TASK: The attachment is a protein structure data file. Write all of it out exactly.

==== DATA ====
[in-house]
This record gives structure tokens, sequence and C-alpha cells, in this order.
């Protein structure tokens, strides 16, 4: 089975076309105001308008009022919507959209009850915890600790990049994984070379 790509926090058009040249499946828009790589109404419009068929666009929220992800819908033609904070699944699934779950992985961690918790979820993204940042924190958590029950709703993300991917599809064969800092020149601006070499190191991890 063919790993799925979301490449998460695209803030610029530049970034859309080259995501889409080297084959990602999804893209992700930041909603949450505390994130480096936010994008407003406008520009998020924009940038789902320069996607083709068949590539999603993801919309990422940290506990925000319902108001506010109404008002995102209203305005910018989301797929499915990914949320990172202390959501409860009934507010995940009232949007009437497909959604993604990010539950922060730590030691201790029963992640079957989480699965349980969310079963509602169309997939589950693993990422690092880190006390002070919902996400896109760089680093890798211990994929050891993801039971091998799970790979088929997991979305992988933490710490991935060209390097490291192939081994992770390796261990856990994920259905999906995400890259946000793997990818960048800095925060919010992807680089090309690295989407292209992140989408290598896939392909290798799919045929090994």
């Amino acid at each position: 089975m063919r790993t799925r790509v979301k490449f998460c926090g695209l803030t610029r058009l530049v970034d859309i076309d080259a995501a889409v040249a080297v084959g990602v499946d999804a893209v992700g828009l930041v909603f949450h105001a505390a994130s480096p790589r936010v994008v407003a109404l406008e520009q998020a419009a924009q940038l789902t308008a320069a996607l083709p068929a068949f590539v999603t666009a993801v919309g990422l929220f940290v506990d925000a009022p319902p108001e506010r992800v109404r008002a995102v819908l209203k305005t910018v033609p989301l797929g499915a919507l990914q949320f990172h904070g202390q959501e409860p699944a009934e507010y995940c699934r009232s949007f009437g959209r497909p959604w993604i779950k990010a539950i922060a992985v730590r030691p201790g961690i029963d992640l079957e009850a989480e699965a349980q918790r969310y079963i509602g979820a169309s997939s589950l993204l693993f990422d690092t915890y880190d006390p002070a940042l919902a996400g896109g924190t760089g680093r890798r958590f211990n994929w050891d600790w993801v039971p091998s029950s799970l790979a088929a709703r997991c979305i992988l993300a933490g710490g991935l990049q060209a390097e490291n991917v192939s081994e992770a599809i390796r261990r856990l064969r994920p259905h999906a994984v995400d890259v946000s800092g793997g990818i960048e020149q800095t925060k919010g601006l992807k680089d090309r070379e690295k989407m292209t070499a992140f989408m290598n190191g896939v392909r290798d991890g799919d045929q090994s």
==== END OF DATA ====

[in-house]
This record gives structure tokens, sequence and C-alpha cells, in this order.
């Protein structure tokens, strides 16, 4: 089975076309105001308008009022919507959209009850915890600790990049994984070379 790509926090058009040249499946828009790589109404419009068929666009929220992800819908033609904070699944699934779950992985961690918790979820993204940042924190958590029950709703993300991917599809064969800092020149601006070499190191991890 063919790993799925979301490449998460695209803030610029530049970034859309080259995501889409080297084959990602999804893209992700930041909603949450505390994130480096936010994008407003406008520009998020924009940038789902320069996607083709068949590539999603993801919309990422940290506990925000319902108001506010109404008002995102209203305005910018989301797929499915990914949320990172202390959501409860009934507010995940009232949007009437497909959604993604990010539950922060730590030691201790029963992640079957989480699965349980969310079963509602169309997939589950693993990422690092880190006390002070919902996400896109760089680093890798211990994929050891993801039971091998799970790979088929997991979305992988933490710490991935060209390097490291192939081994992770390796261990856990994920259905999906995400890259946000793997990818960048800095925060919010992807680089090309690295989407292209992140989408290598896939392909290798799919045929090994």
């Amino acid at each position: 089975m063919r790993t799925r790509v979301k490449f998460c926090g695209l803030t610029r058009l530049v970034d859309i076309d080259a995501a889409v040249a080297v084959g990602v499946d999804a893209v992700g828009l930041v909603f949450h105001a505390a994130s480096p790589r936010v994008v407003a109404l406008e520009q998020a419009a924009q940038l789902t308008a320069a996607l083709p068929a068949f590539v999603t666009a993801v919309g990422l929220f940290v506990d925000a009022p319902p108001e506010r992800v109404r008002a995102v819908l209203k305005t910018v033609p989301l797929g499915a919507l990914q949320f990172h904070g202390q959501e409860p699944a009934e507010y995940c699934r009232s949007f009437g959209r497909p959604w993604i779950k990010a539950i922060a992985v730590r030691p201790g961690i029963d992640l079957e009850a989480e699965a349980q918790r969310y079963i509602g979820a169309s997939s589950l993204l693993f990422d690092t915890y880190d006390p002070a940042l919902a996400g896109g924190t760089g680093r890798r958590f211990n994929w050891d600790w993801v039971p091998s029950s799970l790979a088929a709703r997991c979305i992988l993300a933490g710490g991935l990049q060209a390097e490291n991917v192939s081994e992770a599809i390796r261990r856990l064969r994920p259905h999906a994984v995400d890259v946000s800092g793997g990818i960048e020149q800095t925060k919010g601006l992807k680089d090309r070379e690295k989407m292209t070499a992140f989408m290598n190191g896939v392909r290798d991890g799919d045929q090994s």